The Adventure Adviser

May 2, 2004
Outside Magazine

Family Vacations Guide

The Adventure Adviser

Vacation Tips from Outside Online's Travel Expert



My 14-year-old son wants to learn to rock climb, and I thought taking a course together and turning it into a vacation would be fun. Can you suggest a good program?

Perry Davidson
Chicago, Illinois

We recommend the Joshua Tree Rock Climbing School and Guides, located within the national park of the same name, just outside Palm Springs in southern California. With more than 4,000 climbs in a stellar setting of twisted rocks and desert foliage, it's an inspiring place to learn. Director Mark Bowling's veteran guides will teach you all about knots, anchors, and belays before you rappel on the park's famed monzogranite outcrops. A full-day basic course costs $80; weekend clinics are $155. All classes are limited to six participants, and prices include equipment. A private guide for a day would cost you and your son $115 each. (Note: While 13 is the minimum age for organized classes, private guides will instruct all ages.) Call 800-890-4745 for more information, or visit



We'd like to take our two teenage daughters to Norway this summer to enjoy the midnight sun. Ideally, we're looking for a spot with hiking, biking, and very few tourists.

Kate Wilson
Boston, Massachusetts


Head north of the arctic circle to the Lofoten Islands, with their deep fjords, grassy outcrops, and half-moon coves. Smooth seaside roads and relatively little traffic make the area ideal for cycling (available at Lofoten Sykkelutleie Rent-A-Bike at 011-47-76-07-24-80;; $20 per day). Tiny Reine, a fishing village that juts out into Reinefjord, is my personal favorite spot in the 60-mile Lofoten chain. There are several great hikes nearby, including Reinebringen peak, and you can also catch a mail boat to the Lake Tennesvann trailhead. Accommodations in the Lofotens include authentic rorbu, matte-red fisherman's cabins with blooming sod roofs and loft beds, perfect for families. Reine Rorbuer (Norlandia Hotels, 011-47-22-98-97-00) is one of the best; a cabin that sleeps up to four costs $100 per night.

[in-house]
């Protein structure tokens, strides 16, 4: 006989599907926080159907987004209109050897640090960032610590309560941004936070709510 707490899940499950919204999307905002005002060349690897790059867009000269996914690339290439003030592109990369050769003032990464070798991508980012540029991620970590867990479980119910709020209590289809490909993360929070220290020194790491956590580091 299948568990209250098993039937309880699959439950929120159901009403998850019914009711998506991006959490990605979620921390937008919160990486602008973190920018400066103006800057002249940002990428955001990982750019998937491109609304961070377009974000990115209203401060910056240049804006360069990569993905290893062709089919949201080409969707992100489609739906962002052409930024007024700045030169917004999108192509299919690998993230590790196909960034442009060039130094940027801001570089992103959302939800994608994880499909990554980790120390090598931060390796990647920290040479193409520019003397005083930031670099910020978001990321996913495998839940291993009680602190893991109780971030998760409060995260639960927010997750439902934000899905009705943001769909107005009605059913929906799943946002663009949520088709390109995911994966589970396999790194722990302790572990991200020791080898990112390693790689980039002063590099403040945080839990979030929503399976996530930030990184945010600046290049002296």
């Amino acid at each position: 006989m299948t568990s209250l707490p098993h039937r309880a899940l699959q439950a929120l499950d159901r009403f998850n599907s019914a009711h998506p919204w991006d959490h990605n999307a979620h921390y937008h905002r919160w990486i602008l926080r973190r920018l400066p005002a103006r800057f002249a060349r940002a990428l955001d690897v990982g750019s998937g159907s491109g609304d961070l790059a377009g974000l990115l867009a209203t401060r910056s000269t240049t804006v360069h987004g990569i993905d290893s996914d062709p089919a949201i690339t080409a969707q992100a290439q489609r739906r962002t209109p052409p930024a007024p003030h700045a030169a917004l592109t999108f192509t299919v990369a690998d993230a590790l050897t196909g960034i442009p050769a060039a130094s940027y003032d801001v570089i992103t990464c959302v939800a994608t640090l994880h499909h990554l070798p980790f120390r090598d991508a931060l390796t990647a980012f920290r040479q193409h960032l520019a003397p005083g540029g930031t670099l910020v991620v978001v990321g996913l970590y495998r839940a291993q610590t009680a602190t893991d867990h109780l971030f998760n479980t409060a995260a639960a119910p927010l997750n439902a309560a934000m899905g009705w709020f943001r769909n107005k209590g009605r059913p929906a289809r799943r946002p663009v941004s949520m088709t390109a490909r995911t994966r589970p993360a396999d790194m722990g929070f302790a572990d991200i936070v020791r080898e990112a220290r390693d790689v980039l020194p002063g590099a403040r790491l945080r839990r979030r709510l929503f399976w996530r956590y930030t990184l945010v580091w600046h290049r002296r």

My sons and I are avid in-line skaters, and I thought it would be neat to take them on an outfitted trip, either domestic or overseas. What options are out there?

Scott Johnson
Seattle, Washington


Top on the list is Minneapolis-based Zephyr Tours (888-758-8687; For an overseas trip, Zephyr's newest offering is a tour through Switzerland's Upper Valais and Rhone River Valley. The route takes you through the Alps--along flat bike paths and country roads--and allows time for hiking, mountain biking, and visiting castles. The seven-day trip costs $1,765 (not including airfare), with departure dates set for June 22, August 18, and September 24. Stateside, try Zephyr's five-day Minnesota Camping trip ($745 per person; departs July 22).



honk We're planning a family trip to Nova Scotia next summer and are looking for an oceanside resort with lots of outdoor activities. My husband likes to golf, so that would be a plus.

Jane Perry
Minturn, Colorado


An obvious choice is Cape Breton's upscale 104-room Keltic Lodge (800-565-0444), with pool, beach, and stunning ocean views. It's adjacent to an 18-hole golf course and numerous hiking trails in Highlands National Park. For a family of four, a two-bedroom cottage goes for U.S. $400 per night, including breakfast and dinner. More casual is White Point Beach Resort (800-565-5068; on Nova Scotia's south shore. There's a wide swath of beach, indoor and outdoor pools, tennis courts, sea kayaking, and a daily roster of events for the younger set on site, plus horseback riding and a nine-hole golf course nearby. A two-bedroom cottage with ocean view costs U.S. $160 per night.

--Amy Marr


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